Miller Kopp entered the season as the second-highest rated player in the best recruiting class in Northwestern basketball history. There was a lot of hype surrounding the class, even after we learned that Jordan Lathon wouldn’t be a part of it. Kopp was expected to play a solid role in the 2018-19 season, but nobody thought he’d be a starter in the Big Ten Tournament. The fact that he was is a testament to both his development and the team’s struggles. Let’s take a closer look.
While Kopp operated in an offense that was one of the worst in the country, which certainly hurt his individual numbers, his stats also weren’t great. A 41 percent field goal percentage and 32 percent 3-point percentage won’t open any eyes, but you have to look at the marks with perspective. Chris Collins gave three freshmen significant minutes: Kopp, Pete Nance, and Ryan Greer. Kopp led the trio in every meaningful statistical category. Furthermore, he played 39 out of a possible 45 minutes in the Big Ten Tournament against Illinois. You can attribute that to Collins wanting to get Kopp experience, but to give a freshman that much time in such a meaningful game should tell you something about Kopp’s development.
Kopp’s 60.5 percent field goal conversion rate at the rim was the fourth-best on the team. About 61 percent of those attempts were assisted, meaning he was fairly effective at creating opportunities at the rim. For a player whose game is based on outside shooting, that’ll be a number to keep an eye on closely when watching his development, as it could allow him to grow as a two-way offensive player. A more concerning number would be his 26 percent conversion rate on 2-point jumpers. Out of players who attempted at least 100 shots, Kopp is ahead of only Anthony Gaines in that area.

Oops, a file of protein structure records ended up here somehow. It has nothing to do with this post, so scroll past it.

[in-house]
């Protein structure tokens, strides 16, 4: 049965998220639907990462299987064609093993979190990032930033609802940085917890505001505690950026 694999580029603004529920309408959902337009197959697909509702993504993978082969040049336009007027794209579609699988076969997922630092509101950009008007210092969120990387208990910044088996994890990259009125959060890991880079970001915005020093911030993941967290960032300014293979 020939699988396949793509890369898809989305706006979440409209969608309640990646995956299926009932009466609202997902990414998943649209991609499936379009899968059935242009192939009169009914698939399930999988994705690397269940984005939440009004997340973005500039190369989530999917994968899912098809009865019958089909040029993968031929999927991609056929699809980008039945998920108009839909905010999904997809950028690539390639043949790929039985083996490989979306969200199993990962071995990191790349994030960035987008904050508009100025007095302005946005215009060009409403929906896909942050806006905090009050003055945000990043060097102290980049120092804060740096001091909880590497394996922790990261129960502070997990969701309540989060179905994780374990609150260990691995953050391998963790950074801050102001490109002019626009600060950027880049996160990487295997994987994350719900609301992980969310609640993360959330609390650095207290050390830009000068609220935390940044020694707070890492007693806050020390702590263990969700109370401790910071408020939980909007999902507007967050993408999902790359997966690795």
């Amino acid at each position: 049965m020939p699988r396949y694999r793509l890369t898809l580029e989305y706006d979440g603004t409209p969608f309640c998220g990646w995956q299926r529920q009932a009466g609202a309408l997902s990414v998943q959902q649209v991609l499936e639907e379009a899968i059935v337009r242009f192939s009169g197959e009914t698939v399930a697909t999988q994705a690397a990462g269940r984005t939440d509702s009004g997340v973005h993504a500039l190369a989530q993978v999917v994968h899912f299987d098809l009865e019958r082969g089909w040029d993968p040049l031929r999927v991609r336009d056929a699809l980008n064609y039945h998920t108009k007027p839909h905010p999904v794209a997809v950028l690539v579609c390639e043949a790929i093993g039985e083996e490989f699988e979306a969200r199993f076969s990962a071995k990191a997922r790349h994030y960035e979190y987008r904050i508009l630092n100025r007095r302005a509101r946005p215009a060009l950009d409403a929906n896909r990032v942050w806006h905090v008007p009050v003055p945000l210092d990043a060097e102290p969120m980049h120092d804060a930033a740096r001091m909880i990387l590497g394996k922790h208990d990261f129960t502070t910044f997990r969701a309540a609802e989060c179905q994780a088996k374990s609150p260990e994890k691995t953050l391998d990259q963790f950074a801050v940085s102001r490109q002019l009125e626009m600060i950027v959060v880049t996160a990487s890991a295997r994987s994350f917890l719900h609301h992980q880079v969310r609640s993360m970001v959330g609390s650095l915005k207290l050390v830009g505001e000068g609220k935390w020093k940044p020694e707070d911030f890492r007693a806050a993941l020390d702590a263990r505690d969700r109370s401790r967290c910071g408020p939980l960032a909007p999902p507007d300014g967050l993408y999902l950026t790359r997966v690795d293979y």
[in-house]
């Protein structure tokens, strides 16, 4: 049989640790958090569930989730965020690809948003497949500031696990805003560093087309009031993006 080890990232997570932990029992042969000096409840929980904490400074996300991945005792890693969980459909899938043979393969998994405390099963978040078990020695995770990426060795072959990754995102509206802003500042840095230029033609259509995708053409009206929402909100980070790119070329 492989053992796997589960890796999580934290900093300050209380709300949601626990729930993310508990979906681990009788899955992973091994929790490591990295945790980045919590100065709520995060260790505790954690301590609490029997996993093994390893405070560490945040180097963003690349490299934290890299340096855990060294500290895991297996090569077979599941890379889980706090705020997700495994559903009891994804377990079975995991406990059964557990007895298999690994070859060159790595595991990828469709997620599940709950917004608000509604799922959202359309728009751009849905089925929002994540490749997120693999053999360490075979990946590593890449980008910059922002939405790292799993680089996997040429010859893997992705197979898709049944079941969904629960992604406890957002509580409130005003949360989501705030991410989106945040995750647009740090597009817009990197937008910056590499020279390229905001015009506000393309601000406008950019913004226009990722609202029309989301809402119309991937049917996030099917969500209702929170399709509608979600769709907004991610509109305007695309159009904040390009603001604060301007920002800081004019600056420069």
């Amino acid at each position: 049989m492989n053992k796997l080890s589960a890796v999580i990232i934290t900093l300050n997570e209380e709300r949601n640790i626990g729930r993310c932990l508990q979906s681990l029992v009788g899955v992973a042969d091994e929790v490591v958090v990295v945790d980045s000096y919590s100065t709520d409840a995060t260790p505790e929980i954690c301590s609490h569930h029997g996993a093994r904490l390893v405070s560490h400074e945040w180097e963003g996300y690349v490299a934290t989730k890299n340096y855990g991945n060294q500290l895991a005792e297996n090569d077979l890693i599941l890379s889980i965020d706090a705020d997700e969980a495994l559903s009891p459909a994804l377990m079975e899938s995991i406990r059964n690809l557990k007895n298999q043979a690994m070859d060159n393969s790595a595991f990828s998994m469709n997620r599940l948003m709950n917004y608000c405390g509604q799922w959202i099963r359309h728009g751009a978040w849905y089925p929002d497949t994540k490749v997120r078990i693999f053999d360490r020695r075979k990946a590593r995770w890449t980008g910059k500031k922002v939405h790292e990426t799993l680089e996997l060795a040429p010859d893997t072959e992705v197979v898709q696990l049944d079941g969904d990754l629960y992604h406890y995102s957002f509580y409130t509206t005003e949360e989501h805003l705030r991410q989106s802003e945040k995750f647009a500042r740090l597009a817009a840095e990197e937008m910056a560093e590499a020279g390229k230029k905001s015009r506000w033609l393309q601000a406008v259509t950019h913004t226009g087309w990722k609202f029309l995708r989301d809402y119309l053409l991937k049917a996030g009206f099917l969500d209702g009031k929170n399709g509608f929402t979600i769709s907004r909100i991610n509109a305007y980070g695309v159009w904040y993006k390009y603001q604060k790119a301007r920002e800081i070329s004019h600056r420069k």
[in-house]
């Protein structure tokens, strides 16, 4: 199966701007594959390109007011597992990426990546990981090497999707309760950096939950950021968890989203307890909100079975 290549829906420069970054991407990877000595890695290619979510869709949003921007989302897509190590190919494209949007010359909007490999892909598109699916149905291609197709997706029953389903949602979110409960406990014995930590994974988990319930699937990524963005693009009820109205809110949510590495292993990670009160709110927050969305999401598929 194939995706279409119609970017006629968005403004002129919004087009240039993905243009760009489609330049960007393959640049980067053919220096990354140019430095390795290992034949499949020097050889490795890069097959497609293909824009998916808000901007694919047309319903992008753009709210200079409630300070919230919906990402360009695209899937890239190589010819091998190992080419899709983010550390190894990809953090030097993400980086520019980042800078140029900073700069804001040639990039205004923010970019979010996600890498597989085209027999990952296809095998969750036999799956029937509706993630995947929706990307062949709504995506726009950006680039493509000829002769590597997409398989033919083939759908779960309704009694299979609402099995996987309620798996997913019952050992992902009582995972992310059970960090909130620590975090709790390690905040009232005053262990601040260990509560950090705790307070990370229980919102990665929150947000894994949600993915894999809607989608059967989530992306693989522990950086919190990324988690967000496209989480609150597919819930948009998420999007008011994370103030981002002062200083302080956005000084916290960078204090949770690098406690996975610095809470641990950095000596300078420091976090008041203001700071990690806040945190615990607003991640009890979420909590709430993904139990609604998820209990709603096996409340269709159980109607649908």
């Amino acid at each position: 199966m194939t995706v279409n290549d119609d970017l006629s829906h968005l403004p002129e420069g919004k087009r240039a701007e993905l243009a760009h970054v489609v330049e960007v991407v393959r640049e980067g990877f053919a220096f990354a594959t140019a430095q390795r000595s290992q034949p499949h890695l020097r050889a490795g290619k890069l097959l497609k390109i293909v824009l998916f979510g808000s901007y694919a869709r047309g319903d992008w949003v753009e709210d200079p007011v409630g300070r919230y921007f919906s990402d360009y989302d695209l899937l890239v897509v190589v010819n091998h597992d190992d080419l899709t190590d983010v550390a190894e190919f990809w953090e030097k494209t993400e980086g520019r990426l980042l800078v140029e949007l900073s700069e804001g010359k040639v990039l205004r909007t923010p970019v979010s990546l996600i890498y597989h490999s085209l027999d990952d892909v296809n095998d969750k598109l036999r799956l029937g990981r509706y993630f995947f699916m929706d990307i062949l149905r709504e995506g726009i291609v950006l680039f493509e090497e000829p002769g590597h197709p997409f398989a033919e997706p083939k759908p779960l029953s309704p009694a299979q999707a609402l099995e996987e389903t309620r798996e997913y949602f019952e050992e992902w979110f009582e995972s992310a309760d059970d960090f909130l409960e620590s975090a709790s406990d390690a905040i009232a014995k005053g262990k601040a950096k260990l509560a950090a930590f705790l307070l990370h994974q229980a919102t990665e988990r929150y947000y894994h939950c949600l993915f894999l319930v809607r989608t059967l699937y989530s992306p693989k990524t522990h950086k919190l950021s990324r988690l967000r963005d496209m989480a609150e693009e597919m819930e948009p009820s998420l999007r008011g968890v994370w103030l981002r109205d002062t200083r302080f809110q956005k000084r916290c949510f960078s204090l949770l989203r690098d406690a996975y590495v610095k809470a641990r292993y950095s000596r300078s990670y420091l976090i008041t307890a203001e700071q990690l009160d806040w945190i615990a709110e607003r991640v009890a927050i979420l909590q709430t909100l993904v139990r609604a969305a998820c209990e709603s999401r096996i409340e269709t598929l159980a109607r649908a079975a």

All considered, it’s fair to expect Kopp to develop into an impactful player for Northwestern in his time with the program. Though his numbers aren’t great, the team’s struggles offensively, as well as injury issues, allowed him to attain valuable experience. He showed some nice athleticism and quickness throughout the year, so as long as Kopp’s shot can improve, he’ll be an asset for Northwestern.
It’s easy to credit a lot of Kopp’s issues to the rest of the team’s struggles as well as inexperience, but he really didn’t have a statistically good year. For a player that bases his game on scoring, when that part of the game isn’t fully there, it’s hard to be an impactful player. Kopp’s 3-point percentage placed him in the bottom 25 percent of Division 1 players, and his ORtg was the third-worst on the team. For a player that isn’t a defensive weapon, those stats need to improve.
Working on becoming a consistent two-way player should be a priority in the offseason. While Kopp wasn’t necessarily a liability on defense, he didn’t provide the defensive ability on the perimeter that Anthony Gaines or Vic Law did. That’s not an easy thing to do, but if Kopp can grow on the defensive end, he can become an extremely useful player.
Offensively, it’ll be imperative that Kopp knocks down more shots next year. He showed that he is capable of putting the ball on the floor at times and getting to the rim, but the focal point of his game is his shot. If he is able to improve his shooting numbers just slightly, that will be a big bonus for the Northwestern offense.
The Bottom Line
Barring any sudden changes, Kopp is going to be a starter on next year’s team. He will be expected to be one of the leading scorers on the team, in addition to one of the most heavily played players. It’s hard to imagine a scenario in which next year’s Northwestern team isn’t at or around the bottom of the Big Ten, but Kopp will be able to garner even more experience as the roster continues to reshape. Ideally, that will translate into further success in his junior and senior seasons.